The Portsmouth Bypass represents a broken and deeply cost-ineffective theory of economic development that assumes reducing vehicle travel time—rather than investing in people and places facing economic distress—will unlock economic development.
America Needs Coronavirus Recovery Legislation to Meet the Magnitude of the Crisis at Hand
States and Local Governments Can Help Protect Workers and Small Businesses From the Economic Impacts of the Coronavirus
5 Infrastructure Principles for a Fiscal Stimulus Response to Coronavirus
Redefining Rural America
Unrigging the Economy Will Require Enforcing the Tax Laws
Less wealth makes it more difficult for African American parents to get reliable access to the internet and devices for remote learning.
Improving regions’ jobs-housing fit—connecting jobs with affordable housing—is essential for working families and for the economy.
Policymakers must focus on improving the jobs-housing fit—or connecting jobs with affordable housing—which is essential for working families and for the economy.
New reports illustrate the toll that IRS budget cuts have taken on tax enforcement.
Premature reopening of indoor dining and bars in other U.S. regions has been followed by spread of the virus.
The Minority Business Development Agency has tremendous potential to create the conditions for economic growth and opportunity in Black communities.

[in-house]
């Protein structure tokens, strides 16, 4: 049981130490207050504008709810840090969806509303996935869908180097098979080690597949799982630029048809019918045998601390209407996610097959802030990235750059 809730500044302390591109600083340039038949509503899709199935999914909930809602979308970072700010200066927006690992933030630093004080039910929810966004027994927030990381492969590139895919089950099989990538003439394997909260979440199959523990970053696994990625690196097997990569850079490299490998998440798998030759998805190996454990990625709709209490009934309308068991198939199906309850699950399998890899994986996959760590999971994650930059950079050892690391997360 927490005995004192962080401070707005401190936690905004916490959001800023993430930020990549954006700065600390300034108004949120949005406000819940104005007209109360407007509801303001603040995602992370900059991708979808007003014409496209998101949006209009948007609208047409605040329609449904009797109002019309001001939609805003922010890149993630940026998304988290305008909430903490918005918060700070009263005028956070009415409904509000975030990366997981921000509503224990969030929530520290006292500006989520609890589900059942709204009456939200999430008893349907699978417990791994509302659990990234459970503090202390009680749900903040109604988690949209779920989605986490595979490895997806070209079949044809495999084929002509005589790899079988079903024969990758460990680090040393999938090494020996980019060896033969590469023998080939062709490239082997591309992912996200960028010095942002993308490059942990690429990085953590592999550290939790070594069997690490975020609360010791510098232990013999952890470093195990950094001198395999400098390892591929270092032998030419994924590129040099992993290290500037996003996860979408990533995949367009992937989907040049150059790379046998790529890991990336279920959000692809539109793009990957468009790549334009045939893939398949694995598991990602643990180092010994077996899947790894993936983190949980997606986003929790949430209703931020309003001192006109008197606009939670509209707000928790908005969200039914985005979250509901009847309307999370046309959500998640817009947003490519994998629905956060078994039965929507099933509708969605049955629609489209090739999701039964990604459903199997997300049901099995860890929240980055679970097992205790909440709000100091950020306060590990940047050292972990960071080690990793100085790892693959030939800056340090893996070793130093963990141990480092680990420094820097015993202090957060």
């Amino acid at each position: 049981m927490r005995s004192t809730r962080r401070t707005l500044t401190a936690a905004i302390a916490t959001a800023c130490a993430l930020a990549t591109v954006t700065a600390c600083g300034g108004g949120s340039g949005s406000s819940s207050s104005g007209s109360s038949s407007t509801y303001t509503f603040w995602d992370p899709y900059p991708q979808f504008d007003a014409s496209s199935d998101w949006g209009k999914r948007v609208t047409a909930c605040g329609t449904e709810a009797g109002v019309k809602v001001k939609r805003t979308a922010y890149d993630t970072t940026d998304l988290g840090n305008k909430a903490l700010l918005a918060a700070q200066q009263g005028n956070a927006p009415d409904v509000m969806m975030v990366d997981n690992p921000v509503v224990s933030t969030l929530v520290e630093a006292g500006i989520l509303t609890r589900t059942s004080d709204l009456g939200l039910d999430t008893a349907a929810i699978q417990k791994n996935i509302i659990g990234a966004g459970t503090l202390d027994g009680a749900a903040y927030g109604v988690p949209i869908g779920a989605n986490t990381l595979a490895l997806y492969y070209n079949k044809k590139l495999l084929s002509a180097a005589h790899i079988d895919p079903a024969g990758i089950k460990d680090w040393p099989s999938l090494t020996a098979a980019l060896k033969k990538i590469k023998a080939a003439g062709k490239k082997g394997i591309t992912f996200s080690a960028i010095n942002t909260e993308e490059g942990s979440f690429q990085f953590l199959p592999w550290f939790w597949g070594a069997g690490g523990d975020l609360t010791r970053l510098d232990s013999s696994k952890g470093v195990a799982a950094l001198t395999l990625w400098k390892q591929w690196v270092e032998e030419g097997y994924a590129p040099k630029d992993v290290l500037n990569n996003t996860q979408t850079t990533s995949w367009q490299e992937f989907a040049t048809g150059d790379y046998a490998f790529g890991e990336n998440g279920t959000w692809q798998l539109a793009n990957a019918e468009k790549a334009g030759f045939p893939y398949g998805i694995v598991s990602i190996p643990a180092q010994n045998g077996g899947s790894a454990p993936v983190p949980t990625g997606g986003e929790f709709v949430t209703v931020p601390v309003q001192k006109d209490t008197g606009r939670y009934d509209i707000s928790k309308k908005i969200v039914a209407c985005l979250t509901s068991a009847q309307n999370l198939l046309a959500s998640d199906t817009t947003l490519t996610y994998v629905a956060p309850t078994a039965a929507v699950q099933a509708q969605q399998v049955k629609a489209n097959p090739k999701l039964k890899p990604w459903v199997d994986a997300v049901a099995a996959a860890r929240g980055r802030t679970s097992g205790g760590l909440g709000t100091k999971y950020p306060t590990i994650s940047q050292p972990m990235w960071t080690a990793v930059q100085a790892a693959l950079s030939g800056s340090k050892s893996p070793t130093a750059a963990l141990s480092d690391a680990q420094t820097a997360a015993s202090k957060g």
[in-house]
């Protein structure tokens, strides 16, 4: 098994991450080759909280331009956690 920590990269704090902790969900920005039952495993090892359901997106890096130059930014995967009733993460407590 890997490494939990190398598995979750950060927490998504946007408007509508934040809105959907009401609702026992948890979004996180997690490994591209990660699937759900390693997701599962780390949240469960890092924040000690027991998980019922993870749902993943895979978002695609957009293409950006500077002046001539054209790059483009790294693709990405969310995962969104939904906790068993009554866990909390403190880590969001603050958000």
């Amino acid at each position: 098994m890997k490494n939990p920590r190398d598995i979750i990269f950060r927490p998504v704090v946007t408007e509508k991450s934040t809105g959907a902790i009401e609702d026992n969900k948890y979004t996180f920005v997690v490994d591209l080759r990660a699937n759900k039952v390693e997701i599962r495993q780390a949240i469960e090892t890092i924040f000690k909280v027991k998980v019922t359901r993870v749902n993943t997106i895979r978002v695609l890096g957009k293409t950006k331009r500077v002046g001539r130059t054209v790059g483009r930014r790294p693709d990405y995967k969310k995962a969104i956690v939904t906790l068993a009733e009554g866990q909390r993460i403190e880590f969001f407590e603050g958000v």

The Federal Reserve should not be throwing a public lifeline to an industry that is stoking serious risks to the financial system, economy, and environment.
Social Security Benefits for Workers Turning 60 in 2020 Will Very Likely Drop Due to the Coronavirus Pandemic
Congress could pass legislation that would prevent this outcome.
The world’s largest trade body needs a leader committed to a fairer and more sustainable global economy.
Evidence suggests that large digital service platforms with market power deserve much closer antitrust scrutiny.
Consumer protections should be strengthened—not rolled back—as part of the economic response to the coronavirus.
Without clear, consistent action from policymakers, people and businesses will not have enough confidence to return to their jobs and daily activities in the wake of COVID-19.
Employers and policymakers must take concrete steps to avoid replicating and perpetuating longstanding racial, gender, and ethnic biases in workplaces of the future to create equitable environments where women have the best chance of success.
Corporate and payroll tax cuts are exceptionally poor solutions to the crisis at hand.